As the days get shorter and we enter into hunting season, a new study reminds us that we must watch out for deer on the roads. According to the study by State Farm, Iowa ranks third on a list of the states with the most deer accidents.
The National Highway Traffic Safety Administration (NHTSA) recently released 2010 data on auto accident fatalities and the information revealed some alarming facts.
We have serious traffic safety laws governing crosswalks and intersections for an important reason: pedestrian safety. The human body is no match for a car, bus or truck, and traffic-control rules are designed to protect people from being hit by potentially deadly vehicles.
Every day, we are inundated with stories of motor vehicle accidents that happen because drivers are texting, typing, or carrying on conversations with their mobile devices. However, a new, promising development is underway that may help prevent the occurrences of auto accidents in today's 21-century multitasking society.
Even in seemingly idyllic rural southeastern Iowa, a commercial-truck accident can wreak havoc on human and environmental safety. A recent trucking accident on heavily traveled east-west corridor Interstate 80 stopped and rerouted traffic for several hours midday while officials worked feverishly to contain a 200-gallon herbicide spill.
Most everyone has seen car accident crash test dummies on television. Most simulated events, however, only show the dummies being hit from the front or rear of the vehicle they are riding in. Rarely do we see simulated side impact collisions-collisions that happen when a vehicle strikes the side of another vehicle, often in the door area with a passenger riding on the other side of the door.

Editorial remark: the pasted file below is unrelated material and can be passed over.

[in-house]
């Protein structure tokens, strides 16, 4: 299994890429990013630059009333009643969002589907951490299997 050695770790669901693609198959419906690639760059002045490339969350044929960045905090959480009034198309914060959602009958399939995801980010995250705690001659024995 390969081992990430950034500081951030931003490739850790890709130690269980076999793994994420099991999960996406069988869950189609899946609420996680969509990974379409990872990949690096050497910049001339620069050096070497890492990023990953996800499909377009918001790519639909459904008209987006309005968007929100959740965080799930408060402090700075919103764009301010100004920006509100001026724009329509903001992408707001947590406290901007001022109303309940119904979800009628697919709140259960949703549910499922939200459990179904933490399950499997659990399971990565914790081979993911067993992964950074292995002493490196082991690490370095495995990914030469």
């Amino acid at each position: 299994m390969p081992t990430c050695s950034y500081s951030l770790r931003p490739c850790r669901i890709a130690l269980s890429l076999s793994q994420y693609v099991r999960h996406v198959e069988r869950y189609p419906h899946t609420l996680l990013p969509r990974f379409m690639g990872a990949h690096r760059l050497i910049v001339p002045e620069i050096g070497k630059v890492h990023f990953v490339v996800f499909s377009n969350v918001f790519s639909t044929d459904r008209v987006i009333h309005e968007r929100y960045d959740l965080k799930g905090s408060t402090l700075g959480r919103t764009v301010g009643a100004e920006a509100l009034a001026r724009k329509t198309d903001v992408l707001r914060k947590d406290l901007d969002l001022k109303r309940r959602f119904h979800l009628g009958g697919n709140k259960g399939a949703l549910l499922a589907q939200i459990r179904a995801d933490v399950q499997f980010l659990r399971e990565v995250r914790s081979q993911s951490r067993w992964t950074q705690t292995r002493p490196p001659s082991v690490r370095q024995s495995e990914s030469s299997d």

In 2010, to combat the dangers of distracted driving, the state of Iowa passed a law banning texting while driving. The law took effect in July of 2010, however, recently released numbers indicate that the texting ban may not have the teeth that safety advocates had hoped.
A Pennsylvania judge is considering admitting the recording of a vehicle's black box as evidence in a case involving a car accident that left three people dead.
According to the Iowa Department of Public safety, one person has died every day in an auto accident within the state of Iowa. The good news is that fewer people have died this year than last.
A lot of hazards on the road awaiting us as soon as we pull out of the driveway, many of which, unfortunately, involve the actions other drivers. Drivers, however, forget that cities or municipalities are in some cases responsible for mitigating these problems by properly maintaining roads, keeping traffic signals in working order, and controlling speed limits.